For immunotherapies to work, the tumor must be recognized as nonself. The neoepitopes, which include recurrent distinctive stretches four amino acids long ("tetrapeptide"), provide a core of the necessary context for T cells to recognize melanoma as nonself.

The immune system surveys structure, not function. It has to look like a target it is designed to recognize. Apart from oncogenic driver mutations and otherwise oncogenic "silent passenger"' mutations, tumor cells look like normal cells, said Dr Wolchok. The tetrapeptide sequence in exceptional responders is homologous to sequences in bacteria and viruses that the immune system evolved to recognize and eliminate, he added.

If one had to choose a single term to describe what immunotherapy is ultimately targeting, it would be "genetic diversity," Dr Chan explained.

Both Dr Boussiotis and Dr Wolchok shared insights into why a higher mutational load provides a higher likelihood of response to immunotherapies.

Melanoma, lung cancer, head and neck cancer, renal cell carcinoma, and bladder cancer have a high mutational burden. That is why immunotherapies work in these disease settings, Dr Wolchok said. The genetic instability of tumors is the immunotherapist's best friend, he added.

Mutational burden also increases with age, Dr Boussiotis indicated. However, a mutational load in and of itself is insufficient to impart a clinical benefit. It is the quality, not the number, of mutations that has the highest predictive value for treatment success, Dr Boussiotis said. The likelihood of obtaining quality mutations increases with the mutational load, she added.

She went a step further in explaining response to immunotherapy. A responder's immune system was possibly activated in early life when exposed to certain bacteria and viruses leading to the generation of memory T cells. In the context of neoantigens homologous to bacteria and viruses, these memory T cells activate the immune response, and blockade of CTLA-4 provides the best clinical benefit.

What's Next for Predicting Response to Immunotherapies?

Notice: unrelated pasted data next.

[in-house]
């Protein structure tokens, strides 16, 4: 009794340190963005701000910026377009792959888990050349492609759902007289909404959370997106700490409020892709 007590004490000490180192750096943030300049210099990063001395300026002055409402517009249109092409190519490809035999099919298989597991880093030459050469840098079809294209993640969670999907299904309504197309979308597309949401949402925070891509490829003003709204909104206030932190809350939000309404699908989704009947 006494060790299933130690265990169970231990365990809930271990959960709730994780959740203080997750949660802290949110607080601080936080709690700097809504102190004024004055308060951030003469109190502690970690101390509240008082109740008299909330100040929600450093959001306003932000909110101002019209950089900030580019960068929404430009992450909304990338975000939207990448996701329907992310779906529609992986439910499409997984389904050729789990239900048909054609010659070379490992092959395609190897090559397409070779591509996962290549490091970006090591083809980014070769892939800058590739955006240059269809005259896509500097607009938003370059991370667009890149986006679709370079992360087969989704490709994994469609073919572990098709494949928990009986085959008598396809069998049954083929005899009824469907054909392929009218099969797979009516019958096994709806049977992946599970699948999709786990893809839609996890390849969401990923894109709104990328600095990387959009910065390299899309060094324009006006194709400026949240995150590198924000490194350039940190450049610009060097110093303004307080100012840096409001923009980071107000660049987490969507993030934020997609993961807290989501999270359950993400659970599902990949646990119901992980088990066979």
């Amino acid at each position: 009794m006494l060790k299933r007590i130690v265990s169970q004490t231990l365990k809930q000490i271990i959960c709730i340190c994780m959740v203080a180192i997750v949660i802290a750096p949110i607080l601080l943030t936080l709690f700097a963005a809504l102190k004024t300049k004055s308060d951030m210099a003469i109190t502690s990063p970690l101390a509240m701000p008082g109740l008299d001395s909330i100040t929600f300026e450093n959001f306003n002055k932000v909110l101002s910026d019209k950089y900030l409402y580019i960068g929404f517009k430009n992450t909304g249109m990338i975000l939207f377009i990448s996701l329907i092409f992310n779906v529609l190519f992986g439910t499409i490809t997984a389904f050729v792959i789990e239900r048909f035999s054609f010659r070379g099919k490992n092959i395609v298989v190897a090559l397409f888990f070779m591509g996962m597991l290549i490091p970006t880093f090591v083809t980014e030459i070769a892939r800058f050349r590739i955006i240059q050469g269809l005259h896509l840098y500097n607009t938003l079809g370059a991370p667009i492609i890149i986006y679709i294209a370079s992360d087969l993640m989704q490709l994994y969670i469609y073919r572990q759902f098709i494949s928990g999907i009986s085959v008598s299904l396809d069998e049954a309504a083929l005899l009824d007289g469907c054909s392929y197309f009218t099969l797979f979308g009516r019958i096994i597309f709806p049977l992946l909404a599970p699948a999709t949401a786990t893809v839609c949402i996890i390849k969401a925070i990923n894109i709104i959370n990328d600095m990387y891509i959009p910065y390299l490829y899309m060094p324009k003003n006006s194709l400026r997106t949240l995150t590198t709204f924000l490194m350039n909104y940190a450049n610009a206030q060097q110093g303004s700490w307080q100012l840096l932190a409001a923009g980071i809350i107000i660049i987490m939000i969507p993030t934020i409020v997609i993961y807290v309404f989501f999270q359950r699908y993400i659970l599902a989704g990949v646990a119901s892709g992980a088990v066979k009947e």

This report was the first to show why some patients treated with ipilimumab have shown exceptional responses.

In their report, the investigators write that their use of whole-exome sequencing to identify a genetic basis associated with a benefit from CTLA-4 blockade provides proof of principle that tumor genomics can inform responses to immunotherapies.

Dr Chan said, "We will soon offer patients an opportunity to obtain a mutational profile, which can guide patients to appropriate clinical trials and to the correct choice for immunotherapy. Our goal is to move rapidly to make this available to patients so that we can determine who can benefit from ipilimumab and who would not and thus, perhaps, should try other immunotherapy agents."

The goal may now be to identify peptide signatures in good responders and make a panel that could be used in a test, Dr Boussiotis added.

These observations also have implications for predicting responses to other immunotherapies across other solid tumors, said Dr Chan. He indicated that they are using a similar approach to identify neoepitopes in patients with lung cancer who have responded to immunotherapy with PD-1 inhibitors.

Several authors on the article report a pending patent related to determinants of cancer response to immunotherapy; some report personal fees, grant support, and/or nonfinancial support from industry. Dr Boussiotis has disclosed no relevant financial relationships.

N Engl J Med. Published online November 19, 2014. Abstract Editorial